© Reuters. FILE PHOTO: Trump and Trudeau meet at NATO summit in Watford
From Steve Scherer
OTTAWA (Reuters) – Canada on Saturday blocked bulk exports of prescription drugs if they would lead to a shortage at home in response to outgoing US President Donald Trump's efforts to allow imports from Canada to raise some drug prices for Americans reduce.
"Certain drugs intended for the Canadian market may not be offered for consumption outside of Canada if that sale would cause or worsen a drug shortage," Health Minister Patty Hajdu said in a statement.
"Companies must now provide information to assess existing or potential bottlenecks on request and within 24 hours if there is a serious or imminent health risk," the statement said.
The Canadian measure went into effect Friday, just days before a US "Importation Prescription Drugs" rule that would eventually allow licensed US pharmacists or wholesalers to sell certain prescription drugs intended for the Canadian market in import large quantities.
Neither the White House nor the Department of Health and Human Services had an immediate response to a request for comment.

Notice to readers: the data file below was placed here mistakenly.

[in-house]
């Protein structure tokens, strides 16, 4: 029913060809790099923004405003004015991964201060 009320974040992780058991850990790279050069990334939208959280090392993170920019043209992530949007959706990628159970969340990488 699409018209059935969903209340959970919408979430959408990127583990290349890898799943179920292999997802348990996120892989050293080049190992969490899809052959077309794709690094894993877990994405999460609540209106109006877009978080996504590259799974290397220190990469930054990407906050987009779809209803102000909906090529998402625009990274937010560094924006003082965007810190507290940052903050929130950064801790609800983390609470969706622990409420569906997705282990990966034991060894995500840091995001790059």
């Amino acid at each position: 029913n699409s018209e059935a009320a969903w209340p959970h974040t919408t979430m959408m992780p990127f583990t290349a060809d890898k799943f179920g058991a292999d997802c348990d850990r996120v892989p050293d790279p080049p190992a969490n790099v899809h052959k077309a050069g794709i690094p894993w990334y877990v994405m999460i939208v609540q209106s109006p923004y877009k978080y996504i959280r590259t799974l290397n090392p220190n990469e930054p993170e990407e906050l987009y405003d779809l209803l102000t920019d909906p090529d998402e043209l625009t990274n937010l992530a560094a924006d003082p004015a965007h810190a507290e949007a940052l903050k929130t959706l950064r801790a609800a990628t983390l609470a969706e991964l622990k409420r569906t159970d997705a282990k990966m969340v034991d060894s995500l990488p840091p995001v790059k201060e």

Trump touted the plan in his first debate with President-elect Joe Biden, who also said during his campaign that he would put in place a similar import plan to try to cut the cost of prescription drugs for Americans.
"Canada is a small market, accounting for 2% of global pharmaceutical sales and 68% of its pharmaceuticals internationally. The need for vigilance in maintaining national drug supplies remains," the statement said.
Canadian Prime Minister Justin Trudeau said in September that he was ready to assist other nations with supplies of medicines if possible, adding that his priority was protecting the needs of Canadians.
Many Canadian drug suppliers rejected Trump's plan, saying it could lead to shortages.
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